The Knesset's security force recently stocked up on riot-control gear amid concerns of an attack on Israel's parliament in the wake of the assault on the U.S. Capitol in January by supporters of former President Donald Trump.
Officers in the Knesset Guard discussed the possibility of a mass break-in a few weeks after Trump supporters stormed the Capitol building on January 6. However, so far there has been no indication of a similar attack being planned in Israel.
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The Guard purchased 300,000 shekels (about $92,000) worth of equipment, including rifles that fire sponge-tipped bullets, flash bangs and tear-gas grenades. The Guard also set up training sessions with the Police Special Anti-Terror Unit, known by the Hebrew acronym Yamam.
The Guard was concerned about a scenario in which protesters breached the security perimeter around the Knesset compound, which is manned by police officers, and entered the areas under the sole responsibility of the Knesset security force. The Guard ultimately rejected a proposal to establish its own version of a Yamam unit to handle such a scenario.
The Guard is in charge of maintaining order and security inside the Knesset, in the surrounding plaza and in other adjacent areas. The police are barred from the area. The Guard is headed by the Knesset sergeant-at-arms, whose rank is equivalent to that of a police brigadier general and who has the same responsibilities as a district commander.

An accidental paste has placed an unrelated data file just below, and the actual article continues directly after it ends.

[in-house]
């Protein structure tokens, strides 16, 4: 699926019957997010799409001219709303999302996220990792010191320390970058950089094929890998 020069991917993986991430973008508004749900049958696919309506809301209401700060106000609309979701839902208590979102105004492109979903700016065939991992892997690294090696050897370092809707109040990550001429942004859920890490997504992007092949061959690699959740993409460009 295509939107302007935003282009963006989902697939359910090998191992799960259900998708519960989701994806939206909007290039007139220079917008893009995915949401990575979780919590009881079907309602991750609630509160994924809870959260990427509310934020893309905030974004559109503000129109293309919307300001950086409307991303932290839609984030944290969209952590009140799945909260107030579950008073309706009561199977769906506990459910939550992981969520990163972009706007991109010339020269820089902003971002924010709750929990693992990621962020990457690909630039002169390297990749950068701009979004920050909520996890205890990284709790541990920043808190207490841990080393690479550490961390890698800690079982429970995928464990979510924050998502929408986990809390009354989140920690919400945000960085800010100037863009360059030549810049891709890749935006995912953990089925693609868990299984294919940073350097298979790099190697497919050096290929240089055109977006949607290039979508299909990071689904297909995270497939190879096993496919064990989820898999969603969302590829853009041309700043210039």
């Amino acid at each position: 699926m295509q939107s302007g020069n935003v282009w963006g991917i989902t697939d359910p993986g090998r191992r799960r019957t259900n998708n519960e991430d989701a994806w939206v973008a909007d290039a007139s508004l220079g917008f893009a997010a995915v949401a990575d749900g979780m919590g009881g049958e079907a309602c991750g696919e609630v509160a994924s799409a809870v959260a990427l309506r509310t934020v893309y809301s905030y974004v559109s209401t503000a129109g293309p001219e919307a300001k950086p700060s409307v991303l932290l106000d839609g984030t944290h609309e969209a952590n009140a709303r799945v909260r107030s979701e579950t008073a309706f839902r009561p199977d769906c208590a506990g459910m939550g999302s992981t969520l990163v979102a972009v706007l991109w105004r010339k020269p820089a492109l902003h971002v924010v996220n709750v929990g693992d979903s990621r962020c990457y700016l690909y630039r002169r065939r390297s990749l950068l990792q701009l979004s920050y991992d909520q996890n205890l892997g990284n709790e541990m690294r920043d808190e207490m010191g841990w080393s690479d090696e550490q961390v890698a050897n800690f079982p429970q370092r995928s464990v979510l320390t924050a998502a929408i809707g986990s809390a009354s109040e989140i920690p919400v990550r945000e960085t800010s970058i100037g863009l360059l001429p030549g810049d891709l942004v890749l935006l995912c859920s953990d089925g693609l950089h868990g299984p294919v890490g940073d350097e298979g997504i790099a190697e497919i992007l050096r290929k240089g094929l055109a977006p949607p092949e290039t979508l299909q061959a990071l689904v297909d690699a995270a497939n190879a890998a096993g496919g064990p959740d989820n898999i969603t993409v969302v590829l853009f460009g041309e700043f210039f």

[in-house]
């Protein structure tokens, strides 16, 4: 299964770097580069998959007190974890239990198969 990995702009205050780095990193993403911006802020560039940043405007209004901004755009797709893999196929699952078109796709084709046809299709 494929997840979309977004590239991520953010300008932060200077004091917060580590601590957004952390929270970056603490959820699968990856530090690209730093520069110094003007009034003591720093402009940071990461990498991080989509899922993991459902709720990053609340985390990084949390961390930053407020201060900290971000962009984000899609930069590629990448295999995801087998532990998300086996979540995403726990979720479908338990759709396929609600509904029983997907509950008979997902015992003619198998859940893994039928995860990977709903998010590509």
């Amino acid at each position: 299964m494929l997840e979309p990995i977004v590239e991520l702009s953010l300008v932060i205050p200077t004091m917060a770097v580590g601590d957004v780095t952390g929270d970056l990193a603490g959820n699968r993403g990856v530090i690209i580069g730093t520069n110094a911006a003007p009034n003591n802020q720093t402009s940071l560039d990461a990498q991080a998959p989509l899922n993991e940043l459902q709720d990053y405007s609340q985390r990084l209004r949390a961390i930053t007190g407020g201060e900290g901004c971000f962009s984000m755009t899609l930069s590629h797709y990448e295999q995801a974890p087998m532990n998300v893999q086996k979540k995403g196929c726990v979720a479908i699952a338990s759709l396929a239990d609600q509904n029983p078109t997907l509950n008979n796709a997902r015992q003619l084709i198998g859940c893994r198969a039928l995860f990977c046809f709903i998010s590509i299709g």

In the summary of the Knesset Guard meeting, it was agreed that in case of an emergency the Guard and the police would work together. "It is therefore necessary for Guard officers to be trained by the police so that the forces would be coordinated should the need arise," the summary said. The summary also stressed the need to have a unified system of riot-control measures in the interest of smooth collaboration between the Guard and the police.
A police official objected to arming the Guard with riot-control gear, voicing concerns that their use in the areas under guard control could harm police officers on the perimeter. "The Capitol events made us understand something similar could happen in Israel, especially against the backdrop of the fragile political situation. But in practice, the likelihood is very low. Even in the fiercest demonstrations of the last two years, the Knesset wasn't a target," the official told Haaretz.
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The Knesset Guard discussions were highly classified. Channel 12 News reported in January that preliminary discussions of the matter included then Knesset Speaker Yariv Levin and then Public Security Minister Amir Ohana, both of them members of Likud.
In the January attack on the U.S. Capitol, thousands of protesters charged into the building while the lawmakers inside were ratifying President Joe Biden's victory over Trump. Hundreds broke into the Capitol, vandalized property and absconded with various items. At least five people were killed, including one police officer.
The Knesset said in response: "The Knesset Guard routinely works to improve its professional capabilities and to prepare for various scenarios in collaboration with all the relevant security bodies."